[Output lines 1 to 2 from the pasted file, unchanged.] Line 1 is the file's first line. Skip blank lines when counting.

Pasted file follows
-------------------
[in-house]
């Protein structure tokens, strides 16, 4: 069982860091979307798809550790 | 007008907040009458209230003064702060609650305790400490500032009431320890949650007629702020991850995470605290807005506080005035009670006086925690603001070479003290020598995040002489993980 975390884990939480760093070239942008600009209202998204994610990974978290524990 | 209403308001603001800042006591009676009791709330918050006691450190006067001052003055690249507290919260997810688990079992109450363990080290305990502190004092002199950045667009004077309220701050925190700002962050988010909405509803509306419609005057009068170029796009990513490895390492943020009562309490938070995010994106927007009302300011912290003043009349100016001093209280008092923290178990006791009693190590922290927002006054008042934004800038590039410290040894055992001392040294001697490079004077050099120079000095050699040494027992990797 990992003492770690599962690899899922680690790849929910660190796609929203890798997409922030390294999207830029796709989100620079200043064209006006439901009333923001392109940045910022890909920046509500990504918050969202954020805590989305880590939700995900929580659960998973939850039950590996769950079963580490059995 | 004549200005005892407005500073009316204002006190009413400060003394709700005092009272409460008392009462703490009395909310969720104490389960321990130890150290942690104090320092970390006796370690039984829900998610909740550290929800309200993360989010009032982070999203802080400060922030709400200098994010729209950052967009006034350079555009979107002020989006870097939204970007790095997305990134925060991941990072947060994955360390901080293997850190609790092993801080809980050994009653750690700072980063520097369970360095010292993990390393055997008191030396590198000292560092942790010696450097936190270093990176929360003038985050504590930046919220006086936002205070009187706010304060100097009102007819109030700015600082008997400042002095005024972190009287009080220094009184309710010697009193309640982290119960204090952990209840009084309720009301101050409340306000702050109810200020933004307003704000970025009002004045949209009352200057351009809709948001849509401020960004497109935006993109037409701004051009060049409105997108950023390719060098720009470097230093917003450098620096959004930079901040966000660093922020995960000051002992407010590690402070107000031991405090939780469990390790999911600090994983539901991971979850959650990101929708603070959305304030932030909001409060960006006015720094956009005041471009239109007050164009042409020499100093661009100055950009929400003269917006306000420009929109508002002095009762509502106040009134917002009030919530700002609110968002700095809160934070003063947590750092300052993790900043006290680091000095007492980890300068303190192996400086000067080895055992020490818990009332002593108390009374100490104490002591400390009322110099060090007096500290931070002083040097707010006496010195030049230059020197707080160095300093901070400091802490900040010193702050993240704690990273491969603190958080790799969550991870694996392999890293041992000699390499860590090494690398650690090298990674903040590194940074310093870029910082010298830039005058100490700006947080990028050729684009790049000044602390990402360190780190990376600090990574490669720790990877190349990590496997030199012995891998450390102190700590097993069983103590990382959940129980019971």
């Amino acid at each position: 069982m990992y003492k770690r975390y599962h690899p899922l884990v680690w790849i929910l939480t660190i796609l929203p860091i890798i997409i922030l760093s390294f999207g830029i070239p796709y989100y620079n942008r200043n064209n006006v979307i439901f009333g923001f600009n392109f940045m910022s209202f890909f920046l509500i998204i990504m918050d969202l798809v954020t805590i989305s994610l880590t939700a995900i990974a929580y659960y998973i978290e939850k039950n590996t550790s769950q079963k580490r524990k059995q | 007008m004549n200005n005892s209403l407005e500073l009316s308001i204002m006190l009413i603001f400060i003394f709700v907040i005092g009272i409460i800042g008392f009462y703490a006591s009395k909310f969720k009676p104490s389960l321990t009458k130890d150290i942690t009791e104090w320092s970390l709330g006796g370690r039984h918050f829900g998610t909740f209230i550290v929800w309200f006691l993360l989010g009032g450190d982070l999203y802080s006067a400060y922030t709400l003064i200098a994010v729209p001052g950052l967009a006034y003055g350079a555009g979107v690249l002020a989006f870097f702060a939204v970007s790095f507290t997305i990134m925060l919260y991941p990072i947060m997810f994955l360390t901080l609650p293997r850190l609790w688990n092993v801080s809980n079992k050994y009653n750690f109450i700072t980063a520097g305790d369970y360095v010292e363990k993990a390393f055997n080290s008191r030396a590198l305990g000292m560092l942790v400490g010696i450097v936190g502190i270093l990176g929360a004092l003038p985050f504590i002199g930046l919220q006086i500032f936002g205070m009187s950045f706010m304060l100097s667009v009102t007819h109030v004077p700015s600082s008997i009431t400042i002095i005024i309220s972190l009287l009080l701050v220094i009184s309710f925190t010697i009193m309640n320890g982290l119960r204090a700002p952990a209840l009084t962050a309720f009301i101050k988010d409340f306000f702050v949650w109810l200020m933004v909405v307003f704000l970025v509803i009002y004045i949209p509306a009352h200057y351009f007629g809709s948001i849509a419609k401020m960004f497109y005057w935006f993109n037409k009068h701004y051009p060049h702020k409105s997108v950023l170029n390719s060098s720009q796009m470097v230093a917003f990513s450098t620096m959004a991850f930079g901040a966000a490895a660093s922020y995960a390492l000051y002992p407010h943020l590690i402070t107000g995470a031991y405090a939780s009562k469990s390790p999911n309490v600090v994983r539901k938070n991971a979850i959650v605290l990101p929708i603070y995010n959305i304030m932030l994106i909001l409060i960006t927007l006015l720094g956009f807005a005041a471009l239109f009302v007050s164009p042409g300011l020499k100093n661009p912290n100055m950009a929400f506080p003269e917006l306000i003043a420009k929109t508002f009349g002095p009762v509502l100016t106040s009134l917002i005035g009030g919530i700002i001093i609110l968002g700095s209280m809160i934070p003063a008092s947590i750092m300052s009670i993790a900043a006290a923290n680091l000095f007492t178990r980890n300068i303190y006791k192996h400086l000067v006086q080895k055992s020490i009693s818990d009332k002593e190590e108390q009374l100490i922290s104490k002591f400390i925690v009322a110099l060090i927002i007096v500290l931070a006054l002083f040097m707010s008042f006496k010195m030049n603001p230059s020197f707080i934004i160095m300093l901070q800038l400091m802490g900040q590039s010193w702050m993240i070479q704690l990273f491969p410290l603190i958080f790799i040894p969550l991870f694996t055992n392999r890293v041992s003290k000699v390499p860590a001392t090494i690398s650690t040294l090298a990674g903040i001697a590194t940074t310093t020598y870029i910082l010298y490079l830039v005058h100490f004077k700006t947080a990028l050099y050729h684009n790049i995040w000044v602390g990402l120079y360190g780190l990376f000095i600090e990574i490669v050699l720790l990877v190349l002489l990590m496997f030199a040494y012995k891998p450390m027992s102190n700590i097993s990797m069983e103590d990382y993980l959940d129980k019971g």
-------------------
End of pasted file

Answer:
[in-house]
């Protein structure tokens, strides 16, 4: 069982860091979307798809550790 | 007008907040009458209230003064702060609650305790400490500032009431320890949650007629702020991850995470605290807005506080005035009670006086925690603001070479003290020598995040002489993980 975390884990939480760093070239942008600009209202998204994610990974978290524990 | 209403308001603001800042006591009676009791709330918050006691450190006067001052003055690249507290919260997810688990079992109450363990080290305990502190004092002199950045667009004077309220701050925190700002962050988010909405509803509306419609005057009068170029796009990513490895390492943020009562309490938070995010994106927007009302300011912290003043009349100016001093209280008092923290178990006791009693190590922290927002006054008042934004800038590039410290040894055992001392040294001697490079004077050099120079000095050699040494027992990797 990992003492770690599962690899899922680690790849929910660190796609929203890798997409922030390294999207830029796709989100620079200043064209006006439901009333923001392109940045910022890909920046509500990504918050969202954020805590989305880590939700995900929580659960998973939850039950590996769950079963580490059995 | 004549200005005892407005500073009316204002006190009413400060003394709700005092009272409460008392009462703490009395909310969720104490389960321990130890150290942690104090320092970390006796370690039984829900998610909740550290929800309200993360989010009032982070999203802080400060922030709400200098994010729209950052967009006034350079555009979107002020989006870097939204970007790095997305990134925060991941990072947060994955360390901080293997850190609790092993801080809980050994009653750690700072980063520097369970360095010292993990390393055997008191030396590198000292560092942790010696450097936190270093990176929360003038985050504590930046919220006086936002205070009187706010304060100097009102007819109030700015600082008997400042002095005024972190009287009080220094009184309710010697009193309640982290119960204090952990209840009084309720009301101050409340306000702050109810200020933004307003704000970025009002004045949209009352200057351009809709948001849509401020960004497109935006993109037409701004051009060049409105997108950023390719060098720009470097230093917003450098620096959004930079901040966000660093922020995960000051002992407010590690402070107000031991405090939780469990390790999911600090994983539901991971979850959650990101929708603070959305304030932030909001409060960006006015720094956009005041471009239109007050164009042409020499100093661009100055950009929400003269917006306000420009929109508002002095009762509502106040009134917002009030919530700002609110968002700095809160934070003063947590750092300052993790900043006290680091000095007492980890300068303190192996400086000067080895055992020490818990009332002593108390009374100490104490002591400390009322110099060090007096500290931070002083040097707010006496010195030049230059020197707080160095300093901070400091802490900040010193702050993240704690990273491969603190958080790799969550991870694996392999890293041992000699390499860590090494690398650690090298990674903040590194940074310093870029910082010298830039005058100490700006947080990028050729684009790049000044602390990402360190780190990376600090990574490669720790990877190349990590496997030199012995891998450390102190700590097993069983103590990382959940129980019971």